The sketch of man in nature, an almost classical genre of painting, becomes an important part of his works and gradually becomes independent from it. Sandanus moves it into the present through clothing and poses. He is someone with whom we can identify because we are familiar with exactly the same sports jackets and trousers. The figures are often deliberately not looking directly into the face, averting their eyes or staring at the ground, their silhouette at times dissolving into the surroundings, at others glowing garishly.

In his latest work, he explores the roots of our anxiety. He finds it in the endless feed of sometimes contradictory information, isolation and lack of personal contact that the younger generation is experiencing thanks to the passing pandemic and a stronger concentration on online communication. It does not analyze the reasons, but looks at the emotional level of the impact on the individual. In doing so, he concentrates to a much greater extent than before on the individual, whose identity, however, remains anonymous, as in his previous works.

Sandanus illustrated the continuous flow of information by illuminating faces with blue or other colored light from electronic devices. The downward turns of the head cause even more confusion and uncertainty when looking at the portrait. The isolation, which is hardly visible, appears again in the subtle civilian metaphor of the raincoat, which separates the individual from the surroundings with a thin layer. Behind this screen, unbound fun and melancholy take place.

Miroslav Sandanus brings the medium of classical painting into the plane of contemporary generational anxiety by means of a subtly chosen language of composition, its psychological impact and archetypally perceived metaphors. The feeling of being lost and helpless in the face of massive forces that exceed our ability to influence them in any way, or even to contain them through perception, materialize in the form of the hyperobject, as defined by the British philosopher Timothy Morton. They are something that exceeds us in their scope and complexity. We cannot see them, we cannot understand them, but we feel that we are part of them. With this feeling, so new for a man who has inherited the modernist notion of an essentially total comprehensibility of the world, we must now learn to live.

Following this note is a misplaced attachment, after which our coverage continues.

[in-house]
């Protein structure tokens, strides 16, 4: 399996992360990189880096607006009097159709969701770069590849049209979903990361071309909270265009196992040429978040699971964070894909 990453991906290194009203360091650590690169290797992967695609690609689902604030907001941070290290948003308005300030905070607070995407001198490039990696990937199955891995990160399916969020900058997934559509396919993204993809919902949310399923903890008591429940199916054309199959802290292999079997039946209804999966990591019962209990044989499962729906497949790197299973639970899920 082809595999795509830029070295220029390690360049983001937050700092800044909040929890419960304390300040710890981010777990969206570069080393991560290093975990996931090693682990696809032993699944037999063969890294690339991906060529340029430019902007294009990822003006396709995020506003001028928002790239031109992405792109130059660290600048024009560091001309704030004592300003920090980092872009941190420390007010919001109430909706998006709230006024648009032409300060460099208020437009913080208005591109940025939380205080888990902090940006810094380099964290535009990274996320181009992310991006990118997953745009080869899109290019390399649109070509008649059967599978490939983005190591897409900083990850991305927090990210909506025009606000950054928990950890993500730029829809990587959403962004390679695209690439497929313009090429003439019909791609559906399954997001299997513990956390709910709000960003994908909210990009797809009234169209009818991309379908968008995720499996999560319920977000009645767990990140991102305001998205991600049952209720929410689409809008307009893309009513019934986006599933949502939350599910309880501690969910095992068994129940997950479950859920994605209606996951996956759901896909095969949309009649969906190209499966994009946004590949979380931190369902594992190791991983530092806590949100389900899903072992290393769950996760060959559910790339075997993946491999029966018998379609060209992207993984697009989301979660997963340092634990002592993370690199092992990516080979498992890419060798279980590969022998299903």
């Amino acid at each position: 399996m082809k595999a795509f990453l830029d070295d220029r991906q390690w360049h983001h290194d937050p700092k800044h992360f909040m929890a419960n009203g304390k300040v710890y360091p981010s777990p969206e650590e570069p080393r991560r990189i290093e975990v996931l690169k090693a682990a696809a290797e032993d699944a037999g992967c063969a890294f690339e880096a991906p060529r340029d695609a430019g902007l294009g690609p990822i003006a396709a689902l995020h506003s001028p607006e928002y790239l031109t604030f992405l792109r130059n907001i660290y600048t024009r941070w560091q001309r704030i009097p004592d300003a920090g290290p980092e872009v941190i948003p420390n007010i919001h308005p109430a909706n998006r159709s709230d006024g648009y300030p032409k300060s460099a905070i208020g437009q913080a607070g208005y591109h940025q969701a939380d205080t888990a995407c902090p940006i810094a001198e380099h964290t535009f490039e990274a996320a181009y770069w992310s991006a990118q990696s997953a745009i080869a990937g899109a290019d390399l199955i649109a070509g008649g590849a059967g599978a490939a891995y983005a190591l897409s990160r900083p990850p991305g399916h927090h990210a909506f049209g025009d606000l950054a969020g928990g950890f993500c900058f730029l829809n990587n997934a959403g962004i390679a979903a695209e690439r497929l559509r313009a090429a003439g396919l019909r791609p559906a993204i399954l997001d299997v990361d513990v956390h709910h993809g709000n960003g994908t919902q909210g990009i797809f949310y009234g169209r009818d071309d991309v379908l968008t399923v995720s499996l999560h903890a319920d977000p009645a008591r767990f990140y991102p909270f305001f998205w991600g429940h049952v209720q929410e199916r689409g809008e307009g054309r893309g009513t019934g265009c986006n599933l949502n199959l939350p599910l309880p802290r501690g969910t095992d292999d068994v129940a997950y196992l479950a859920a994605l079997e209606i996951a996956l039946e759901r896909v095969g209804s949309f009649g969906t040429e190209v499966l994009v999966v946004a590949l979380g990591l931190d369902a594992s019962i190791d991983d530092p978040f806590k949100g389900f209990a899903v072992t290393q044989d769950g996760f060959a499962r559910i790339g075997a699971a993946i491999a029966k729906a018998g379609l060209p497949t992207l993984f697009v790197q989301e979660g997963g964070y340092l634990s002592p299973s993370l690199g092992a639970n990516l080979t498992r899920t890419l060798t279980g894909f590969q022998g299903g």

2023

Jana Babušiaková

More

In his paintings, Miroslav Sandanus captures the feelings of several members of the younger generation facing the gradually unfolding crises. Not only through his themes, but also through the chosen perspectives and techniques used, he thematizes the fragmentation, opacity and randomness of the contemporary world.

He intuitively started thinking about contemporary polycrisis during his studies. In the past he thematized the landscape’s overload with waste in a series of landfills, rubbish dumps, and advertising spaces that captured the multiplicity of the production of goods and its promotion in a kaleidoscopic way. He enhanced this impression with collage and assemblage entries that expanded the painterly language with fragments of real recycled mass production. Although the ecological and climatic lineage of his works is strong, it is not the only defining one. It can be seen as a consequence, but he was looking for a deeper cause. He was revealing a focus on the process of buying, not only from the position of the consumer, but of the whole economy, which is built on the concept of the constant growth of consumption. In this period, he combined classical painting with dripping, pouring and running paint, or grinding down the individual layers of a painting.